Read an Excerpt
Arthritis: An Introduction
Perhaps you shrugged it off the first few times you experienced it: an uncomfortable feeling in your knee, the lingering pain in your lower back when you got up in the morning, the slight change in flexibility in your hands. Maybe you have begun needing help opening jars. The stairs may be a bit more painful to climb. You hear a grating or popping sound in your lower back when you move a certain way. And the most unsettling part for you is that these symptoms are not going away. That’s when it may have occurred to you: “I wonder if it’s arthritis?”
You are part of a large and growing population of people of all ages who has what is generally and commonly referred to as arthritis. It is a big disease: it affects tens of millions of people, has the ability to impact every aspect of their lives, is the subject of much continuing research being conducted into its many facets, and is associated with an impressive number of conventional and alternative treatments and management options. Much has been written about it in scientific literature, on the Internet, and in books and magazines.
This chapter is an introduction to the concept of arthritis and specifically the most common type of the disease: osteoarthritis. I bring together the most relevant, up-to-date information available on osteoarthritis with the hope of helping you better manage, live with, and rise above the challenges posed by this most common of all types of arthritis.
Let’s get started.
WHAT IS THIS THING CALLED ARTHRITIS?
“Arthritis” literally means “joint inflammation.” Even though this describes a symptom or sign rather than a specific diagnosis, most people use the term “arthritis” to refer to any condition that affects the joints.
The word “arthritis” is tossed around generically, but in reality the term describes not a single disease but rather more than one hundred different yet somewhat similar conditions that affect the joints, tendons, and muscles. Some types of arthritis also impact the skin and other organs. Of the more than one hundred different types of arthritis, only a handful are considered to be common and one alone accounts for about 60 percent of all cases of arthritis: osteoarthritis.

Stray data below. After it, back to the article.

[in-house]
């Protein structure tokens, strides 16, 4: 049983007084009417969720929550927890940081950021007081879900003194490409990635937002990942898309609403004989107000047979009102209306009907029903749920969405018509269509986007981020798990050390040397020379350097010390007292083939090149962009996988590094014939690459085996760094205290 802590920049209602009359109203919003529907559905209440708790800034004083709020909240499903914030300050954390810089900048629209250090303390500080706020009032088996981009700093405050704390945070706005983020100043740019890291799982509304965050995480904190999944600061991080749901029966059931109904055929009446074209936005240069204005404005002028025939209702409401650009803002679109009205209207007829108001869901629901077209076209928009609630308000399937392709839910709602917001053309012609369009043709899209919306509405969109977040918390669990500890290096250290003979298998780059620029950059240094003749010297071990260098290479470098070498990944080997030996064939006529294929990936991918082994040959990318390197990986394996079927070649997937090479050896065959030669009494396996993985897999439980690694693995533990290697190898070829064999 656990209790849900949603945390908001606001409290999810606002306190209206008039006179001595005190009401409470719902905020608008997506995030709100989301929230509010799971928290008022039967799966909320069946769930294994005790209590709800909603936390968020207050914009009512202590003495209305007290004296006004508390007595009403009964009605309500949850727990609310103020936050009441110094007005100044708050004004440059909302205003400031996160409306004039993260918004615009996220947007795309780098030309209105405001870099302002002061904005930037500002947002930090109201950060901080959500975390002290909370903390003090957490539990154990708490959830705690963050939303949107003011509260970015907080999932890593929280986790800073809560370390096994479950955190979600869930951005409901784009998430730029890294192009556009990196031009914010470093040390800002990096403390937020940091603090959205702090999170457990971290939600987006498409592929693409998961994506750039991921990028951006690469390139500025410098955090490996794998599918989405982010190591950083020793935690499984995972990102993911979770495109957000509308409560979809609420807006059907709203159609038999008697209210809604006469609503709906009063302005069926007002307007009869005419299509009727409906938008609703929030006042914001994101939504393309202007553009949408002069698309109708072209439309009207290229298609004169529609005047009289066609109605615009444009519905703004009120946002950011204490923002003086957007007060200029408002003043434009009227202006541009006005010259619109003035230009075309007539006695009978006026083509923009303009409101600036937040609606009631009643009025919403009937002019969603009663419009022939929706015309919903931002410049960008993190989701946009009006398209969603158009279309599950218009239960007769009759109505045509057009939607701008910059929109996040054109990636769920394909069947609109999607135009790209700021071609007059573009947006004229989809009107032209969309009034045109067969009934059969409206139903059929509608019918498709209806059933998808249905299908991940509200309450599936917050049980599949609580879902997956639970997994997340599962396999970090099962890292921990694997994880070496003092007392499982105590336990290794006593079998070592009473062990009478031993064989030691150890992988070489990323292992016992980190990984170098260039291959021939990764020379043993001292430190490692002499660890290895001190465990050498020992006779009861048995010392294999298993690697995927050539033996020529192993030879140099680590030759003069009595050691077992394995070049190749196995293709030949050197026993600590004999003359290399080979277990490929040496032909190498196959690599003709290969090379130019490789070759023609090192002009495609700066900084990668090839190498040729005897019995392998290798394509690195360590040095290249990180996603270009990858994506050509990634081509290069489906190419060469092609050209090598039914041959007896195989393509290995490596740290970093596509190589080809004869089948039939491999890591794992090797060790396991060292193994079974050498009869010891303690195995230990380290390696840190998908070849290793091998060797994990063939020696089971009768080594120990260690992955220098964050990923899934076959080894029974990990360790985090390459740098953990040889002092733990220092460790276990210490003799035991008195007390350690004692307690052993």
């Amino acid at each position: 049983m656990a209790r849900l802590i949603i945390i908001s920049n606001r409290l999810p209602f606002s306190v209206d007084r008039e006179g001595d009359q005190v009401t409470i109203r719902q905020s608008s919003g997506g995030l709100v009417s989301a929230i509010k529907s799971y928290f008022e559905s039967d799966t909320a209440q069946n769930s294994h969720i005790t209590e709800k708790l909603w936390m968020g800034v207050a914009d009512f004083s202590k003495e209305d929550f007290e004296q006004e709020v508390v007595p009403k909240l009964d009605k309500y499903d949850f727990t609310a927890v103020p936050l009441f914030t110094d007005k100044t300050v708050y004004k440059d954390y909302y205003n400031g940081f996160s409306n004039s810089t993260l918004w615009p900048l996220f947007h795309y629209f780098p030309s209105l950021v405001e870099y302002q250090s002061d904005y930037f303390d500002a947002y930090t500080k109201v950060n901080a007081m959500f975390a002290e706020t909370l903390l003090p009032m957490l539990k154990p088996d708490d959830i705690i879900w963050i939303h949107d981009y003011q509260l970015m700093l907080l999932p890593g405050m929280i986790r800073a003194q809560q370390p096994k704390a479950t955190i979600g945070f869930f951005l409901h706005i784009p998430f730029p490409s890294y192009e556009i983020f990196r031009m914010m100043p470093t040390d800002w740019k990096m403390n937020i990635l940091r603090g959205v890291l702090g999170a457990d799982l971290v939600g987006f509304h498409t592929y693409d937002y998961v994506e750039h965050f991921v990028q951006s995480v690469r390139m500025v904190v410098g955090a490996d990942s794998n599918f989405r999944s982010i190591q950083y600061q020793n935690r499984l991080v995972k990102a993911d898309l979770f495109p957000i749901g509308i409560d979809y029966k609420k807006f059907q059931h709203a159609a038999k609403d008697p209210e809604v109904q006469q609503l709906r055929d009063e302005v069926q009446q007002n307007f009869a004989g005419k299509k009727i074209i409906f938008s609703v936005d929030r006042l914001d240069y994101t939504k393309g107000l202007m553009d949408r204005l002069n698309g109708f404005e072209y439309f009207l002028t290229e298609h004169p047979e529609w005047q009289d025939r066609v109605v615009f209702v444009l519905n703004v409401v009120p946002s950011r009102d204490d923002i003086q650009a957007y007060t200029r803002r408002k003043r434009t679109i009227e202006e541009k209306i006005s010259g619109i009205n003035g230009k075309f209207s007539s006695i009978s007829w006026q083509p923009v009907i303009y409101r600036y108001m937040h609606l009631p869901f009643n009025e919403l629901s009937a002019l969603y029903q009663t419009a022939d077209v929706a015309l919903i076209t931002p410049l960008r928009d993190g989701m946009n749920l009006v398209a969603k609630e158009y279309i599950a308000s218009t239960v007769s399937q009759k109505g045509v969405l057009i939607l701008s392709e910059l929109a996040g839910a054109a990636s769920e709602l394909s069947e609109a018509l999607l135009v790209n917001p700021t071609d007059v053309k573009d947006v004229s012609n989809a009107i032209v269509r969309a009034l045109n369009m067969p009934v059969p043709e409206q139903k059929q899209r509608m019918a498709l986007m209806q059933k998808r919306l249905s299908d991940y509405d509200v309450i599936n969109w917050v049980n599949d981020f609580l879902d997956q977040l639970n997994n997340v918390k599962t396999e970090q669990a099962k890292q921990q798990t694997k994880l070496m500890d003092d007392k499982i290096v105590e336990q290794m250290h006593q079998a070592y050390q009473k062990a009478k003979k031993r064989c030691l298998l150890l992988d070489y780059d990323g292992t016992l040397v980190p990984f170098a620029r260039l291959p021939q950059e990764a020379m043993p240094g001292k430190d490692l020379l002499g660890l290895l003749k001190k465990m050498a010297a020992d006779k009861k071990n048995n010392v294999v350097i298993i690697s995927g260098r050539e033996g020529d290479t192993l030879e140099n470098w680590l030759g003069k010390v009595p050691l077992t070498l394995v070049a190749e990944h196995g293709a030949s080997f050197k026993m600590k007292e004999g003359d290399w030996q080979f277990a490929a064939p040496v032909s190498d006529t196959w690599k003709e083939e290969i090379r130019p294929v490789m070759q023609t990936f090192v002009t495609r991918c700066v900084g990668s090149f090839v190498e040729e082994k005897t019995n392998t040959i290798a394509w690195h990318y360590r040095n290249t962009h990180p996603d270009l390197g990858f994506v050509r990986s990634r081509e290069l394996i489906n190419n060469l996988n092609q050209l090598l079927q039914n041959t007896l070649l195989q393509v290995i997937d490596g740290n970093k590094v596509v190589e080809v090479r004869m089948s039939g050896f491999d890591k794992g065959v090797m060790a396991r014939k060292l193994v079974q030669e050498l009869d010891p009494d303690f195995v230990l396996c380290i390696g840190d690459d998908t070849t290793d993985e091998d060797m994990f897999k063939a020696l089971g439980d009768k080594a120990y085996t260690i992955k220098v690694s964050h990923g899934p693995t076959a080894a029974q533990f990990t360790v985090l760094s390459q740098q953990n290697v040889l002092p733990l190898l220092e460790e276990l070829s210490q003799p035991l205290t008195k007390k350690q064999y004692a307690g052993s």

When most people talk about arthritis, they are usually referring to osteoarthritis. For the 3.1 million Americans who have the “other” arthritis, the term “rheumatoid arthritis” is what comes to mind. A third type of arthritis that often does not get the respect it deserves is gout, which affects more than 3 million people. All together, these three types of arthritis directly impact the lives of an estimated 33 million people, leaving the remaining 14 million individuals affected by any of the 100-plus types of arthritis that remain.
MYTHS ABOUT ARTHRITIS
Even though arthritis has been around for millennia, there are still many misconceptions and misunderstandings about what it is and what it is not. So here are a few of the more common myths and the truth:
• Arthritis is just a name for aches and pains that affect older people. At the risk of repeating myself, I emphasize that arthritis can affect people of any age, not just older people, and it can involve much more than aches and pains. If you are experiencing any of the signs and symptoms mentioned in this chapter or in chapter 2, you should see a health-care professional to get a diagnosis so you can start a plan of treatment and avoid as much disruption to your life as possible. Chapter 4 outlines how your doctor may diagnose arthritis.